Teachers and school administrators often complain about standardized test used to evaluate learning and school quality. They argue that such examinations are disruptive and often fail to capture what really goes on in the classroom.

But there’s often another, more fundamental, problem: It might be more cost effective just not to administer them. According to an article in the Los Angeles Times:

A plan to suspend California’s standardized testing for certain grades while new computerized exams are developed could save $15 million, the state’s top education official said.

State Supt. of Public Instruction Tom Torlakson recommended to the state Board of Education last week that the savings be used instead to develop higher-quality tests linked to new uniform but voluntary academic standards. They have been adopted by 45 states, including California, which plans to roll them out in the 2014-15 school year.

Torlakson reasons that since the state is working so hard to try to implement good tests, why should it bother to administer the older, crappier ones?

Some in California estimate that it would cost up to $1 billion for the new tests, including “textbooks, teacher training and technology” needed to institute them.

Torlakson would stop administering all tests that are not required by the federal government. Standardized testing that is required by the federal government, however, would still be performed using those low quality tests that apparently aren’t worth the cost of administration.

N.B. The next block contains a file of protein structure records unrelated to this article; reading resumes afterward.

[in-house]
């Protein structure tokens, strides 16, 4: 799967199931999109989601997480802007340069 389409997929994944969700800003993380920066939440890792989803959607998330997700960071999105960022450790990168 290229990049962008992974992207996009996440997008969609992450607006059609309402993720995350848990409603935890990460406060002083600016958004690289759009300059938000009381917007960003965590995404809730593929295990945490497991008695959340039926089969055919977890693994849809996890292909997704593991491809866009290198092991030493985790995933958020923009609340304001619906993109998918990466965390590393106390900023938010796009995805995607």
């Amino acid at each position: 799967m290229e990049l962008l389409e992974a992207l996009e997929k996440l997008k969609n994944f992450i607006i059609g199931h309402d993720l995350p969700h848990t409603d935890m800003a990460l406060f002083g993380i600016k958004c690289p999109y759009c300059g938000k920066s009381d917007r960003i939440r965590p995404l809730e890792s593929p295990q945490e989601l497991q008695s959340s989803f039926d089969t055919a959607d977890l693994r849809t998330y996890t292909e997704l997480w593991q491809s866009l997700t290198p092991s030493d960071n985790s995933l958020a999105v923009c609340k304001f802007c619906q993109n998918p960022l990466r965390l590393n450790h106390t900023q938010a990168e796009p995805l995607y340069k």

The Torlakson plan actually makes some intellectual sense, though such policy implications are troublesome for education reformers and even school administrators.

Education in this country, particularly in the last 50 years, consists of a long history of standardized tests. And then when testing improves policymakers throw out all the old ones and administer new ones. Sure Torlakson is right that “these new assessments will provide our schools with a way to measure how ready students are for the challenges of a changing world,” but so did the old ones. So indeed, will the next ones, once we figure out that the ones you’re administering now don’t do a sophisticated enough job measuring students. States will always be working to develop higher-quality tests. Why is this new effort so important it’s worth suspending existing tests? Just because the new tests are so expensive?

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Daniel Luzer

Daniel Luzer is the news editor at Governing Magazine and former web editor of the Washington Monthly. Find him on Twitter: @Daniel_Luzer